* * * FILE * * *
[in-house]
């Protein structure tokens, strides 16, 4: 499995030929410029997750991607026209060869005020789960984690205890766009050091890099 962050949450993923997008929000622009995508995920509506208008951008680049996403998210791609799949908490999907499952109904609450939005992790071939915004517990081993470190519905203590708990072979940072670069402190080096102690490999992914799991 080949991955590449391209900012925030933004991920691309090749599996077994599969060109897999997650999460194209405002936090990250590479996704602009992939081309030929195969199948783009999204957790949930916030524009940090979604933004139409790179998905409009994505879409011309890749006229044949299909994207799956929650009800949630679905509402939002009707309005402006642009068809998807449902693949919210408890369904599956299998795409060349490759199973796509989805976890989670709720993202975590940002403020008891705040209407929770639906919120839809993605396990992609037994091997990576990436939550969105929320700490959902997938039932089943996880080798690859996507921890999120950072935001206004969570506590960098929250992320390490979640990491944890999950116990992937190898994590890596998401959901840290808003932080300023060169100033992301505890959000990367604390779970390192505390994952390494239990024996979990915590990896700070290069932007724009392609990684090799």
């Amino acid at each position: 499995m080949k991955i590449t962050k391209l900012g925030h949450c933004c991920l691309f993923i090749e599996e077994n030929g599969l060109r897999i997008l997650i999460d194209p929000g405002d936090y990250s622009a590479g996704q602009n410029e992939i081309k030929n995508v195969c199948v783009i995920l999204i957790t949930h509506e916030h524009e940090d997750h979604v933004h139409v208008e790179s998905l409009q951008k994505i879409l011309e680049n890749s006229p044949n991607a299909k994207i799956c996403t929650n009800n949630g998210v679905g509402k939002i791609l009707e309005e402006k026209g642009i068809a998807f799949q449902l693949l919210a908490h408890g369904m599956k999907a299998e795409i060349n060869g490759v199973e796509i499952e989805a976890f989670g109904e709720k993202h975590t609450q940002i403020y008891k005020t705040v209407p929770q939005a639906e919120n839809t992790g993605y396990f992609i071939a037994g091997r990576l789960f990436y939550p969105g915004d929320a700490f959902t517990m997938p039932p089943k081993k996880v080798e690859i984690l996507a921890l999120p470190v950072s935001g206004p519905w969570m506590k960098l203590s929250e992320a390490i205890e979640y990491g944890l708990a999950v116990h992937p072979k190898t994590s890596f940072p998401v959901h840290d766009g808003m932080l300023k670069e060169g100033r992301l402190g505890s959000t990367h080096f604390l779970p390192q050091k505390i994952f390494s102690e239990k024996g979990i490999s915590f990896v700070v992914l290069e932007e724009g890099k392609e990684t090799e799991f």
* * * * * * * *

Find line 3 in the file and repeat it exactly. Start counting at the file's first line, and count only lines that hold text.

């Amino acid at each position: 499995m080949k991955i590449t962050k391209l900012g925030h949450c933004c991920l691309f993923i090749e599996e077994n030929g599969l060109r897999i997008l997650i999460d194209p929000g405002d936090y990250s622009a590479g996704q602009n410029e992939i081309k030929n995508v195969c199948v783009i995920l999204i957790t949930h509506e916030h524009e940090d997750h979604v933004h139409v208008e790179s998905l409009q951008k994505i879409l011309e680049n890749s006229p044949n991607a299909k994207i799956c996403t929650n009800n949630g998210v679905g509402k939002i791609l009707e309005e402006k026209g642009i068809a998807f799949q449902l693949l919210a908490h408890g369904m599956k999907a299998e795409i060349n060869g490759v199973e796509i499952e989805a976890f989670g109904e709720k993202h975590t609450q940002i403020y008891k005020t705040v209407p929770q939005a639906e919120n839809t992790g993605y396990f992609i071939a037994g091997r990576l789960f990436y939550p969105g915004d929320a700490f959902t517990m997938p039932p089943k081993k996880v080798e690859i984690l996507a921890l999120p470190v950072s935001g206004p519905w969570m506590k960098l203590s929250e992320a390490i205890e979640y990491g944890l708990a999950v116990h992937p072979k190898t994590s890596f940072p998401v959901h840290d766009g808003m932080l300023k670069e060169g100033r992301l402190g505890s959000t990367h080096f604390l779970p390192q050091k505390i994952f390494s102690e239990k024996g979990i490999s915590f990896v700070v992914l290069e932007e724009g890099k392609e990684t090799e799991f």